Daisy Hernandez, Global VP of Product Management, SAP Jam
Daisy Hernandez is VP of Product Management for SAP Jam, SAP’s social collaboration cloud product. She is responsible for driving the product vision to solve business challenges by facilitating meaningful interactions between employees, customers and partners. Prior to SAP, Daisy held several leadership roles in business operations, engineering program management and software development at companies such as Oracle. Tweet to @mmcHernandez
Customers and vendors alike are still identifying the best ways to apply AI and chatbots for the right scenarios, both for internal and external use. There will be adjustments to how AI is being applied based on lessons learned, which naturally happens with most cutting-edge technologies. There are certainly some cases where using a chatbot to interface with a virtual assistant will be useful, and many others where it will be inappropriate or harmful. Whether chatbots are an asset or a liability depends heavily on what the person needs and how simple or complex their request is.
For example, if a customer knows exactly what they want, and it’s a straightforward and simple request — such as getting the status of a flight or delivery — then the expediency and simplicity of a chatbot will be much preferred by most customers. There will certainly be other cases, though, where resolving an issue will require an actual person.
This is no different than being shuttled to a 'phone tree' system when you dial the support line for a product or service. How many times have you been frustrated when a phone tree doesn’t give you a simple option to talk to a person right away? If you as the customer already know your issue will require more complex interactions than just punching in codes, being pushed off to an automated solution will most definitely become irritating and time consuming. The key to all of this will be dependent on whether chatbots and AI are developed to understand intent, need and complexity.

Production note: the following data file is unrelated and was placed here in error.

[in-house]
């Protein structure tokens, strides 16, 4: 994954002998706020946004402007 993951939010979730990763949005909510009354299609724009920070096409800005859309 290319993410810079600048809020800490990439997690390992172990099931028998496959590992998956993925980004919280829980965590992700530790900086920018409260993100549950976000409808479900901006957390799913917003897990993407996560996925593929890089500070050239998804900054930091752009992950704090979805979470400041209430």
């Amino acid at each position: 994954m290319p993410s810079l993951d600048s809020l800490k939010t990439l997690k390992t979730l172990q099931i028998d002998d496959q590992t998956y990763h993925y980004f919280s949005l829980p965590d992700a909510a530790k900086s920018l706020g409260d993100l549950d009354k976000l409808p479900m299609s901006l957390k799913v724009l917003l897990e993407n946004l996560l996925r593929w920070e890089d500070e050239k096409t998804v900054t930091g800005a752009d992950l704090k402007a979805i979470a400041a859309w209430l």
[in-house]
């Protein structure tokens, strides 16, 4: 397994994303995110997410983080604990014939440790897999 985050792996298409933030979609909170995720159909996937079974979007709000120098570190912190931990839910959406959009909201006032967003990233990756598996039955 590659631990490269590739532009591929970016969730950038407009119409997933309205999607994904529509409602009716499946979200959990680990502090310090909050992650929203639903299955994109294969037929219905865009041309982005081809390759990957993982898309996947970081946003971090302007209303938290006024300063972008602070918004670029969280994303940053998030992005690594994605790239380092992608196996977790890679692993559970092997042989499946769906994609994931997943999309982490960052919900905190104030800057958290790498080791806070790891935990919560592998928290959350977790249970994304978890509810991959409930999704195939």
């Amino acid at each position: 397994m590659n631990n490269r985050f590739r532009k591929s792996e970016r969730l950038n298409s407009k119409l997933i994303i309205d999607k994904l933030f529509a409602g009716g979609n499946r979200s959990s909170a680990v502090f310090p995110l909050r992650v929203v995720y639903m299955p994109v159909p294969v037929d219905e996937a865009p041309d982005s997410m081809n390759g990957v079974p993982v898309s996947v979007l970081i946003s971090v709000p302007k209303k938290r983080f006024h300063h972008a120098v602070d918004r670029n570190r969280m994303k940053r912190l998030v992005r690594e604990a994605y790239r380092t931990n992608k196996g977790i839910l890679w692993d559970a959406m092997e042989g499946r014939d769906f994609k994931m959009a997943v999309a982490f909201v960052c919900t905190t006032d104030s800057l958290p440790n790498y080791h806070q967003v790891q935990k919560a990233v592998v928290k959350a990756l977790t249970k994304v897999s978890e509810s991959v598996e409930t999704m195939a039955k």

Rajeev Shrivastava, Chief Strategy Officer, inContact
After Co-Founding VirtualSoft Systems in 1998, Shrivastava went on to work for tech giants like Oracle and Rackspace. As CSO at inContact, he oversees the teams responsible for overall strategy, product management, user experience, partnerships, business development and M&A. Tweet to @Rajeev_Shri
While many organizations are currently using AI in meaningful ways, it’s definitely not the solution to every problem. In the customer service industry, specifically, there’s a lot of promise for what the technology can do to improve overall customer satisfaction. With AI supporting routine queries, customer service agents can focus on more complex interactions that drive customer satisfaction. Organizations are looking to Chat bots and speech recognition technology to automate routine service interactions, drive enhanced agent productivity and thus improved customer satisfaction.
Some think the future is AI in order to deal with the growing number of customer interactions across a multitude of channels, companies must not forget the human element. The answer is in integrating AI with traditional, conversational communications customer experience. There is no replacement for empathy, and human interaction will always be a key element for a positive customer experience in the contact center.